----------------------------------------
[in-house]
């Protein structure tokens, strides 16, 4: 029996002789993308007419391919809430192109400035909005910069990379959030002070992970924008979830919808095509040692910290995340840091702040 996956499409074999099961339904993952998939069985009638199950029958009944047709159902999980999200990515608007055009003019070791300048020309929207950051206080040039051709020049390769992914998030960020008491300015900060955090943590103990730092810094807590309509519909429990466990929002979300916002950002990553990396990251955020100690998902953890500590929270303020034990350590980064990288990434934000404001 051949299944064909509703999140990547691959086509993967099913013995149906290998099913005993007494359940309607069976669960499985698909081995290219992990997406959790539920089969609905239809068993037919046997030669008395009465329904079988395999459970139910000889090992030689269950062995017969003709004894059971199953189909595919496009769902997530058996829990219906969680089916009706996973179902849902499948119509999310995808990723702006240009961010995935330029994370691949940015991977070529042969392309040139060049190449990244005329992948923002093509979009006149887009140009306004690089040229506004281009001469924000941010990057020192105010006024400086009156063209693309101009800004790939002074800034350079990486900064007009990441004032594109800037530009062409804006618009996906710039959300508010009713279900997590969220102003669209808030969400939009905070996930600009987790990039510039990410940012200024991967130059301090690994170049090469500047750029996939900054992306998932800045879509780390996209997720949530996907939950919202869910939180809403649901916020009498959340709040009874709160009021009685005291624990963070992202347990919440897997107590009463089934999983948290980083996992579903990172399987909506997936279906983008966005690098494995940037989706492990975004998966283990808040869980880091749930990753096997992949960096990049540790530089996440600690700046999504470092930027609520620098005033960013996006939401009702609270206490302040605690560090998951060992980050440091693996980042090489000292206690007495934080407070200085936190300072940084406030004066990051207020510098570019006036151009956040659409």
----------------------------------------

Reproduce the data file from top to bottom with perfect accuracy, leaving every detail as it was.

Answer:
[in-house]
């Protein structure tokens, strides 16, 4: 029996002789993308007419391919809430192109400035909005910069990379959030002070992970924008979830919808095509040692910290995340840091702040 996956499409074999099961339904993952998939069985009638199950029958009944047709159902999980999200990515608007055009003019070791300048020309929207950051206080040039051709020049390769992914998030960020008491300015900060955090943590103990730092810094807590309509519909429990466990929002979300916002950002990553990396990251955020100690998902953890500590929270303020034990350590980064990288990434934000404001 051949299944064909509703999140990547691959086509993967099913013995149906290998099913005993007494359940309607069976669960499985698909081995290219992990997406959790539920089969609905239809068993037919046997030669008395009465329904079988395999459970139910000889090992030689269950062995017969003709004894059971199953189909595919496009769902997530058996829990219906969680089916009706996973179902849902499948119509999310995808990723702006240009961010995935330029994370691949940015991977070529042969392309040139060049190449990244005329992948923002093509979009006149887009140009306004690089040229506004281009001469924000941010990057020192105010006024400086009156063209693309101009800004790939002074800034350079990486900064007009990441004032594109800037530009062409804006618009996906710039959300508010009713279900997590969220102003669209808030969400939009905070996930600009987790990039510039990410940012200024991967130059301090690994170049090469500047750029996939900054992306998932800045879509780390996209997720949530996907939950919202869910939180809403649901916020009498959340709040009874709160009021009685005291624990963070992202347990919440897997107590009463089934999983948290980083996992579903990172399987909506997936279906983008966005690098494995940037989706492990975004998966283990808040869980880091749930990753096997992949960096990049540790530089996440600690700046999504470092930027609520620098005033960013996006939401009702609270206490302040605690560090998951060992980050440091693996980042090489000292206690007495934080407070200085936190300072940084406030004066990051207020510098570019006036151009956040659409």